The world has moved on, become small, reached the stars and moon, invented and discovered miracles of past present and future, but the fate of the everyday common man still remains the same, if not more tougher now than when it was for him in 1941. Here is the video clip of that speech.
That speech actually got tears to my eyes. Not only just the speech, but the impact those words had on people from a small town called Millsville really moved me. If only, as the John Doe says in his speech, that warn Christmas spirit lasts all year long, may be world could really be a better place for everyone.
I am glad that Capra showed the shrewd politics, the cunning publishers and the opportunists in the name of doing good along-side. The film had unusual number of uncredited actors for that time. The closing credits lists the cast members as "The Players".
Frank Capra had five endings filmed and all five were screened. However, neither of them garnered any good reviews. And finally he created a final and sixth finale based on a fan's suggestion. That sixth final is what is now seen when the film airs.
Despite the movie being called a comedy drama, I would consider it more of a drama film with a philosophical take. There is so much in the movie that goes deeper than you can think; makes the viewers' mind open to the togetherness of this world in general.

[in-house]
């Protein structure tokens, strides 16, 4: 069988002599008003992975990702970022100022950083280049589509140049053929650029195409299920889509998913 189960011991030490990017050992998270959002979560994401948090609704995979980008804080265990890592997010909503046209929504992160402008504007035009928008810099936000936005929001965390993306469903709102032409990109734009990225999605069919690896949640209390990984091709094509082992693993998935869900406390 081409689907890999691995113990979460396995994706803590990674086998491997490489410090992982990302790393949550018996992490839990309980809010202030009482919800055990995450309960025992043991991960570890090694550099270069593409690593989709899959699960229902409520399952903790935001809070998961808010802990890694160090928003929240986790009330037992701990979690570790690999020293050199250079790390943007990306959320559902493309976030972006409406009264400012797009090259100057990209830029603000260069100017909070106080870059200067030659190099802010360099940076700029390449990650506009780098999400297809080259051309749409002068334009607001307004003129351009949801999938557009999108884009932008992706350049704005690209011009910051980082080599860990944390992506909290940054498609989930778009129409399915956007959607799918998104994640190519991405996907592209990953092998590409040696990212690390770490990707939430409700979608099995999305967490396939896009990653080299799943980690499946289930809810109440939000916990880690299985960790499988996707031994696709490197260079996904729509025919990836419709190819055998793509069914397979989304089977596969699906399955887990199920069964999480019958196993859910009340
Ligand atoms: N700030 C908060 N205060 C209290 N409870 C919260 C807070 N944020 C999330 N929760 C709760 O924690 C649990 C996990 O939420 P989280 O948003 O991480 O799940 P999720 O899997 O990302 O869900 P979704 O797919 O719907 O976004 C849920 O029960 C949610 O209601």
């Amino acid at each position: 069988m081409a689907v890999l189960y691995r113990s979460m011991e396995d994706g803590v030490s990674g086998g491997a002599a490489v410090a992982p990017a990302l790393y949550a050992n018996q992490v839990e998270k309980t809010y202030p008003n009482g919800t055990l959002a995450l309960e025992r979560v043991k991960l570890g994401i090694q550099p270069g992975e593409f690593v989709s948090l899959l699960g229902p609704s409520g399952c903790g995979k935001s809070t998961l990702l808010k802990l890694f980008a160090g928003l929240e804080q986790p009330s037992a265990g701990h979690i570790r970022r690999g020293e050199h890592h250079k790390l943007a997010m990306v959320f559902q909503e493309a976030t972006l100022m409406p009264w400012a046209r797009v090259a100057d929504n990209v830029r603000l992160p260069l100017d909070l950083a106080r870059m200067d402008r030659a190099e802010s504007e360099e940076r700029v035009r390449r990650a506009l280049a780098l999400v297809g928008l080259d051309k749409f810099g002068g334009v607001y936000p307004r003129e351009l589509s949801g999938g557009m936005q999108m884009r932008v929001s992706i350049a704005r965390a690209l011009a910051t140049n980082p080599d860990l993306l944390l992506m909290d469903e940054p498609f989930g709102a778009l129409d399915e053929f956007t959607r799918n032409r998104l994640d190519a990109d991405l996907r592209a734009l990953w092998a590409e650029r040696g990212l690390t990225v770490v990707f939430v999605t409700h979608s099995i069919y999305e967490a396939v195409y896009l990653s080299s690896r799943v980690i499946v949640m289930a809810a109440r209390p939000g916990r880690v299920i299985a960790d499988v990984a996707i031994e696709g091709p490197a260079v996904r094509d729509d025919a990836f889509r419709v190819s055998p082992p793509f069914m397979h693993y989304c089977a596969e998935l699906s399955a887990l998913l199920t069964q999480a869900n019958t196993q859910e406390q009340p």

A dark movie with shades and shades of optimism infused every which way the plot takes a turn, uplifting at the end, delivering a very powerful and profound message. A wonderful presentation by Capra giving voice to the anonymous and the average John Does.
1) Movie Trivia:
a. The film was adapted to radio by The Screen Guild Theater and broadcasted on September 28, 1941 with Gary Cooper, Barbara Stanwyck and Edward Arnold reprising their roles.
b. This is the final film of Rod La Rocque who plays the part of Ted Sheldon in the movie.
c. Gary Cooper's character's full name is Long John Willoughby in the film. In his 1938 American western film The Cowboy and the Lady his character's name is Stretch Willoughby. Interestingly enough in both the films Walter Brennan plays his wise-cracking sidekick. You can see him as The Colonel in the film.